Garden enemy number one: the rose chafer



Kate Aley

The first time I saw a rose chafer flying past me, I was actually charmed. So small, so funny, bumbling through the air with an almost velvet-like olive coloured carapace contrasting nicely with comically splayed-out shiny orange legs. That was then.


Fact is, the rose chafer (Macrodactylus subspinosus) will "chafe", that is skeletonize, pretty much everything in it's path, particularly any flower that has large colorful petals such as roses, peonies and irises.

I won't tell you about them here. If you have them in your garden, you know all this. If you don't, look them up, I beseech you. There's certainly plenty about them to read and be appalled by.

One year, chafers totally devastated our apple trees: leaves, buds and blossoms. This year, they are now busy in the grape vines, having come out a bit late for the iris.

I've tried soap spray, garlic spray, even a spray I made out of other rose chafers... Yeah, that was a bad year.

I got these traps with a pheromone lure but I'm still not convinced of their efficiency.

What always works is cutting off the swarming flower head and plunging the whole thing deep into a bucket of hot soapy water. They're dead in seconds. It involves a bit of work but it's 100% foolproof. If you get them early or late in the day, they'll be a bit dozy and won't bail out in wriggling hordes the second they sense danger. It's a terrible shame to cut all your flowers in their prime, but I can assure you they won't be very picturesque for long.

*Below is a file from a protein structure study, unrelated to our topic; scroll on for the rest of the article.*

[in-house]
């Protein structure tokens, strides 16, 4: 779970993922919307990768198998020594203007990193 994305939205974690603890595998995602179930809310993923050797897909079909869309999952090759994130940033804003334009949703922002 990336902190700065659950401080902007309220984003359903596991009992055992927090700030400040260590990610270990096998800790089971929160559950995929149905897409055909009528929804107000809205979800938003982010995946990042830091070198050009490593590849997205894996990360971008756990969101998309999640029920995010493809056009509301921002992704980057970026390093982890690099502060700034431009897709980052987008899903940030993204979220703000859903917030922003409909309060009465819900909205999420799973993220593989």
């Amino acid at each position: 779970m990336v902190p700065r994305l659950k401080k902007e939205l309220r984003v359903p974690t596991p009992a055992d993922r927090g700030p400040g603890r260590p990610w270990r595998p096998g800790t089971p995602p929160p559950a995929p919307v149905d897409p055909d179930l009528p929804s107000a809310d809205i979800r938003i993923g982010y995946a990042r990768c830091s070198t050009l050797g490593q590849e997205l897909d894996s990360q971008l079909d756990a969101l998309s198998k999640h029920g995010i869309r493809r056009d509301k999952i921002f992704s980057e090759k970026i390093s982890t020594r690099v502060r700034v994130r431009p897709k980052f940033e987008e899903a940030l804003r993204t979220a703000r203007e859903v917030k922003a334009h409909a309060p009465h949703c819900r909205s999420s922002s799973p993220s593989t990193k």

Bring a massive bouquet or two in for the dining room table and then go grimly to work.

[Of course, make sure you squish or drown all the chafers that will inevitably later emerge from the flowers and go staggering around the house like hung over booze hounds.]

With no soap added, chafers will float around in the water struggling gamely for hours, which is horrible and unnecessary. However, sometimes they are obliging enough to fly into the bucket of water, especially if it is white. [Ask at your local restaurant for those nice square buckets that industrial strength mayonnaise comes in: they're perfect.]

Apparently, there are pesticides or nematode treatments for chafers which will destroy them while underground in their larval stage. But hate them as I do, I haven't taken that fatal step. Yet.

The point I especially want to make is we've got to stop the chafers from spreading.... So be careful when dividing and giving away plants that have been under a chafer attack and be very careful when cutting and giving away flowers. 

You only need two chafers to make two million of them, seems to me. And since their main activities appear to be eating and -- um --- fornicating, usually simultaneously, it's clear the world needs less chafers, not more. Be vigilant and keep that hot soapy water coming.